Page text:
Diabetes Metab J > Volume 42(4); 2018 > Article
Kim and Park: Response: Serum Levels of PCSK9 Are Associated with Coronary Angiographic Severity in Patients with Acute Coronary Syndrome (Diabetes Metab J 2018;42:207-14)
We appreciate Dr. Kim expressing interest and giving a valuable comments on our article entitled “Serum levels of PCSK9 are associated with coronary angiographic severity in patients with acute coronary syndrome” which was published in Diabetes & Metabolism Journal [1].
Proprotein convertase subtilisin/kexin type 9 (PCSK9) has an important role in homeostasis of low density lipoprotein cholesterol (LDL-C). A high level of LDL-C is a major risk factor for cardiovascular diseases, and several studies have shown that PCSK9 levels are associated with the incidence of coronary artery disease (CAD) [2]. Moreover, considering only a few patients who are taking high intensity statin due to acute coronary syndrome (ACS) reach the long-term target goal of LDL-C [3,4], up-regulation of PCSK9 levels is one alternative option for the patients who have statin resistance [5]. Therefore, these evidences suggest that PCSK9 has an important prognostic value of ACS. However, the results of studies that investigated the prognostic value of PCSK9 for ACS have not been consistent. One study reported that high plasma levels of PCSK9 were associated with poor controlled LDL-C 1 year after ACS, but did not predict mortality [6]. Another study reported that PCSK9 concentrations predict cardiovascular events in patients with CAD for up to 4 years follow-up [7].
Furthermore, the effects of PCSK9 on vascular cells and cardiomyocytes have not been extensively studied. PCSK9 may affect atherosclerosis via regulation of LDL-C and oxidized LDL plasma concentrations [8,9]. The increased vascular expression of PCSK9 may correlate with high levels of reactive oxygen species and inflammation [6]. PCSK9 exerts direct effects on plaque composition, and this is independent from LDL-C but related to LDL-receptor expression [10,11]. However, a role of PCSK9 on cardiomyocytes has not been clearly established. Experimental study reported that PCSK9 increased levels of oxidized LDL, and induced the expression of brain natriuretic peptide (BNP) on HL1 cells [12]. One recent study reported that levels of PCSK9 and LDL-receptor was associated with outcomes in patients with heart failure [13]. In our study, levels of N-terminal pro-brain natriuretic peptide (NT-proBNP) was positively associated with PCSK9 levels (Fig. 1A, unpublished data). Although there was no statistical significance in the association between ejection fraction on echocardiography and levels of PCSK9, NT-proBNP was still significantly associated with PCSK9 after adjusting multiple confounding factors (Fig. 1B, unpublished data). Though, it is difficult to interpret this result with our own investigation, it may be helpful to investigate the effect of PCSK9 on vascular cells and cardiomyocytes in the future.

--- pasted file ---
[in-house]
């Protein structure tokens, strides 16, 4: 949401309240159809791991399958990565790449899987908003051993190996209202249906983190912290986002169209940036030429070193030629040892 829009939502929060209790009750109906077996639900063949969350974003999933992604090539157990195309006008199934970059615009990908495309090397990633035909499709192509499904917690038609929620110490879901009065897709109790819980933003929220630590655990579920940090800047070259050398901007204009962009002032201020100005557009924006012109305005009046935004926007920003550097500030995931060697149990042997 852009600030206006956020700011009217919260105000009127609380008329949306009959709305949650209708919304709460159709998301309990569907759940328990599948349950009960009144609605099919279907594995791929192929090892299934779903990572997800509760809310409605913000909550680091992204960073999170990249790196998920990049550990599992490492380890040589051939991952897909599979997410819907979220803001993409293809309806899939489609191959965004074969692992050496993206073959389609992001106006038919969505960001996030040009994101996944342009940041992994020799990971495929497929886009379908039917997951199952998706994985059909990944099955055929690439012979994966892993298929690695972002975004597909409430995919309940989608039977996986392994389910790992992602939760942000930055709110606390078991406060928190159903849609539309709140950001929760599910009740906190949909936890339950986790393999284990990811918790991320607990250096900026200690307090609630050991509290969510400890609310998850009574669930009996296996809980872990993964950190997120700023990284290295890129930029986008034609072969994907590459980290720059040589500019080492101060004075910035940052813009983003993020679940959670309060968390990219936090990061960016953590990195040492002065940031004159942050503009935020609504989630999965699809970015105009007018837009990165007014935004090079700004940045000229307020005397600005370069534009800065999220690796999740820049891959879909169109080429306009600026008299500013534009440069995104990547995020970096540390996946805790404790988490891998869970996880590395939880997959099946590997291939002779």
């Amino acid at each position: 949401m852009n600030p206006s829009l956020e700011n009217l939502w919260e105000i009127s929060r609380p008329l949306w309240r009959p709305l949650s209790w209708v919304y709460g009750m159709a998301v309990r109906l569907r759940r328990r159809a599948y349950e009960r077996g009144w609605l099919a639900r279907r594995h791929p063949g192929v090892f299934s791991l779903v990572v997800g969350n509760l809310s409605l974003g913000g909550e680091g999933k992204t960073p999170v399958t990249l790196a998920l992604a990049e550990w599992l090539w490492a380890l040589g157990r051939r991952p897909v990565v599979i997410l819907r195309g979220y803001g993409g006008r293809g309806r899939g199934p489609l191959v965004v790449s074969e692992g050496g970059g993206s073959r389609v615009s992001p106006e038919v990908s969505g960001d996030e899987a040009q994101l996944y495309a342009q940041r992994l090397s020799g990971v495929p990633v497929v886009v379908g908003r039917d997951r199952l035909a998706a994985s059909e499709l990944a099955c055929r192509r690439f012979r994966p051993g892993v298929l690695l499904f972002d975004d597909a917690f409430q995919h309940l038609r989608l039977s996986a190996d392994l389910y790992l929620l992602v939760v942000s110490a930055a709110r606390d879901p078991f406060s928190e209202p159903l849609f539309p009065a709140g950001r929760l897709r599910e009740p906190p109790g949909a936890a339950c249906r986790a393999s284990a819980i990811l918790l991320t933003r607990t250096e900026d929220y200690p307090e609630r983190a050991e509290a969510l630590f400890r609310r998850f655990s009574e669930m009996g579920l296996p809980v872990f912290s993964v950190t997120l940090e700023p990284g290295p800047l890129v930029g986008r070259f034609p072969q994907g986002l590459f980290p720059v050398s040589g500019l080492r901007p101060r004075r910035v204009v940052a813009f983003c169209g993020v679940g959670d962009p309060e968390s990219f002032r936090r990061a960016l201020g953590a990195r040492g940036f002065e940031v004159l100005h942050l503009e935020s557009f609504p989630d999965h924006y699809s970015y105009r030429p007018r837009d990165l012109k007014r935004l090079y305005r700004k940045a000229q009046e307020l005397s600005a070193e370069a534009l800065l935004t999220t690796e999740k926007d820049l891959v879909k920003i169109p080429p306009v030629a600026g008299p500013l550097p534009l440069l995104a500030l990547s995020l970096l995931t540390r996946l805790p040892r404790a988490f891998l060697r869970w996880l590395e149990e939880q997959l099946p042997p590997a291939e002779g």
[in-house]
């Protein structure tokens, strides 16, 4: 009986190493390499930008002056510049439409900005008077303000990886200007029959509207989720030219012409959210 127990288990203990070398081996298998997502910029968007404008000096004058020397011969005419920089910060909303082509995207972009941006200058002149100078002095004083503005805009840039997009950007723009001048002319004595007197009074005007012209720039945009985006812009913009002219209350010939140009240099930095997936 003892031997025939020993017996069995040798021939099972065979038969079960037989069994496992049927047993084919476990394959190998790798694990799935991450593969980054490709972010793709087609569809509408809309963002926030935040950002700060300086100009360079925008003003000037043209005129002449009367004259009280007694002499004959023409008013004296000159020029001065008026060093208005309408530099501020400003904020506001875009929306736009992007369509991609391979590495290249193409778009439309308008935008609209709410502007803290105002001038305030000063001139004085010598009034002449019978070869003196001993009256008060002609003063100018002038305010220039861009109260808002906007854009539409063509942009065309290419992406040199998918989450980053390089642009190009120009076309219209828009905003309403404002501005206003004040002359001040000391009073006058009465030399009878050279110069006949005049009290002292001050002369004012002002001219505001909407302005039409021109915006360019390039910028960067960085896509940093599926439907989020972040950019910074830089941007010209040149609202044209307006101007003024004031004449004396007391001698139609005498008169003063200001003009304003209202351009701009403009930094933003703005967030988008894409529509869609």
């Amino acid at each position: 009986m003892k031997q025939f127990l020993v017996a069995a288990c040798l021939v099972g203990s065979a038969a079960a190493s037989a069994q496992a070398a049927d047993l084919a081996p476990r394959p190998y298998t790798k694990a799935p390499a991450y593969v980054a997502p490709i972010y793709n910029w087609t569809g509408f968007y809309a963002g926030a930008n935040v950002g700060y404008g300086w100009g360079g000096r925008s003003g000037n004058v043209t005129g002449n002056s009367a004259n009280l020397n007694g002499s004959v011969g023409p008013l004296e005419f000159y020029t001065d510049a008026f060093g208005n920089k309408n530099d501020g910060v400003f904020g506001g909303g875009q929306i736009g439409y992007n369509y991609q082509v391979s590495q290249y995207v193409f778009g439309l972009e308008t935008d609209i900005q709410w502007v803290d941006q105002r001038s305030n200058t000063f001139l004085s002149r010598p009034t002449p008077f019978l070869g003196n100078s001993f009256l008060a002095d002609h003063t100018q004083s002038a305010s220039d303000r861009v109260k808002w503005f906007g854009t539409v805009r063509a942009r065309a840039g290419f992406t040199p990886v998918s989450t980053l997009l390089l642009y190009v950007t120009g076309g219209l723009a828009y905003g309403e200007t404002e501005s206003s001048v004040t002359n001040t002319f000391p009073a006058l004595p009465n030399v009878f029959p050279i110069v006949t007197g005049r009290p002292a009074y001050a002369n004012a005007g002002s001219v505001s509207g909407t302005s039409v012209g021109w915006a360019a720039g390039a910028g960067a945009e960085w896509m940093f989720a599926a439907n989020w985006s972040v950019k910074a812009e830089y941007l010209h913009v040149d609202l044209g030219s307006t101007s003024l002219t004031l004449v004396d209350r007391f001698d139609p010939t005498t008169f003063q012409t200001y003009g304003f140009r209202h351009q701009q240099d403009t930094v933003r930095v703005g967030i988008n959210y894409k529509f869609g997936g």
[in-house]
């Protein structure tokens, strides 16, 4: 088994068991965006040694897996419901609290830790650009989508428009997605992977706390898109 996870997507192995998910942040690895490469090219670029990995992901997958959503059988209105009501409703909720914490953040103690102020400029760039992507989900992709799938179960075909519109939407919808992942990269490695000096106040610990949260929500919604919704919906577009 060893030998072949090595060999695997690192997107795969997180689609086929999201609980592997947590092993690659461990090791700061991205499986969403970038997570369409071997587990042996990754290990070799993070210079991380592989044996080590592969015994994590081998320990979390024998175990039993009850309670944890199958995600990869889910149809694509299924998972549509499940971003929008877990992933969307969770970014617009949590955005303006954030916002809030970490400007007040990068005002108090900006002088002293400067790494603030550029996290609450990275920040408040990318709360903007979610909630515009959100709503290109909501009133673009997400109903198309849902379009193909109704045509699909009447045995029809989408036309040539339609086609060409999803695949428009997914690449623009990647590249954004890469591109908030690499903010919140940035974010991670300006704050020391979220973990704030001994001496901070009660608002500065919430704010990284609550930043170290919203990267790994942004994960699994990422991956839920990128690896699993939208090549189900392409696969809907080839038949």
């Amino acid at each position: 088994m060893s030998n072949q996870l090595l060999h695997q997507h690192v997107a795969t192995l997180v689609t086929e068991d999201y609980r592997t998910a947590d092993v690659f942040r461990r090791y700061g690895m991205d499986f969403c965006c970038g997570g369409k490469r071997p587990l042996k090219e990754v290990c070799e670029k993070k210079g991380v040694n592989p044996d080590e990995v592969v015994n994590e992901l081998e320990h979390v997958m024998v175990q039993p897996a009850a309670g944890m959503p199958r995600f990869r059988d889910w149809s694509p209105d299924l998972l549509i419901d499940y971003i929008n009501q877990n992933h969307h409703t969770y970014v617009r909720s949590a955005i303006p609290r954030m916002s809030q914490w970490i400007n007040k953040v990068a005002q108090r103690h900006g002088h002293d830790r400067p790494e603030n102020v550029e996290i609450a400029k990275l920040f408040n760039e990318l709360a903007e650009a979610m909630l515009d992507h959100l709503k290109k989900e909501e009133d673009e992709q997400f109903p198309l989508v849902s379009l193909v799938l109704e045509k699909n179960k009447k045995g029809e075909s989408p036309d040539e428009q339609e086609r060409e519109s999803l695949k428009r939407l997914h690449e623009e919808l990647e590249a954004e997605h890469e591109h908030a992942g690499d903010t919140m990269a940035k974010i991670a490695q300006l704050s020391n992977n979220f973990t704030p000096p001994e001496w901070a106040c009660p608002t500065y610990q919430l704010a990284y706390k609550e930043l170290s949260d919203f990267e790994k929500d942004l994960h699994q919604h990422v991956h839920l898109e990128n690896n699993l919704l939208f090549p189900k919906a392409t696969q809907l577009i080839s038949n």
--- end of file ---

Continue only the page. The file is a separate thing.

We totally agree with Dr. Kim's suggestion to perform multicenter cohort study involving female subjects considering menopause. In several studies, levels of PCSK9 were higher in women than in men, and in postmenopausal women than in premenopausal women [14,15]. Therefore, it is necessary to consider the differences of PCSK9 levels according to gender and menopause status. As mentioned before, since the prognostic value of circulating PCSK9 levels has not been established yet, multicenter prospective cohort study is needed to elucidate the relevance of PCSK9 levels in recurrence rate after coronary intervention. Since the use of statins has a preventive effect on CAD but increases serum PCSK9 levels, making it difficult to assess the CAD predict value of PCSK9 in patients using statins. In line with, given that statin also influences on other circulating biomarker levels in high risk patients for ACS, there may be adversity to investigate the relevance of circulating PCSK9 to other biomarkers. Nevertheless, it might be interesting study to investigate the association of circulating PCSK9 levels to other biomarkers of ACS.
Thank you for your interests in our study and thoughtful comments.

NOTES

CONFLICTS OF INTEREST: No potential conflict of interest relevant to this article was reported.

REFERENCES

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Fig. 1

Levels of N-terminal pro-brain natriuretic peptide (NT-proBNP) according to serum proprotein convertase subtilisin/kexin type 9 (PCSK9) tertiles. Unadjusted model (A) and adjusted model (B). Model is adjusted for age, body mass index, past history of hypertension and diabetes mellitus, familial history of ischemic heart disease, and smoking. aP<0.05, bP<0.01.

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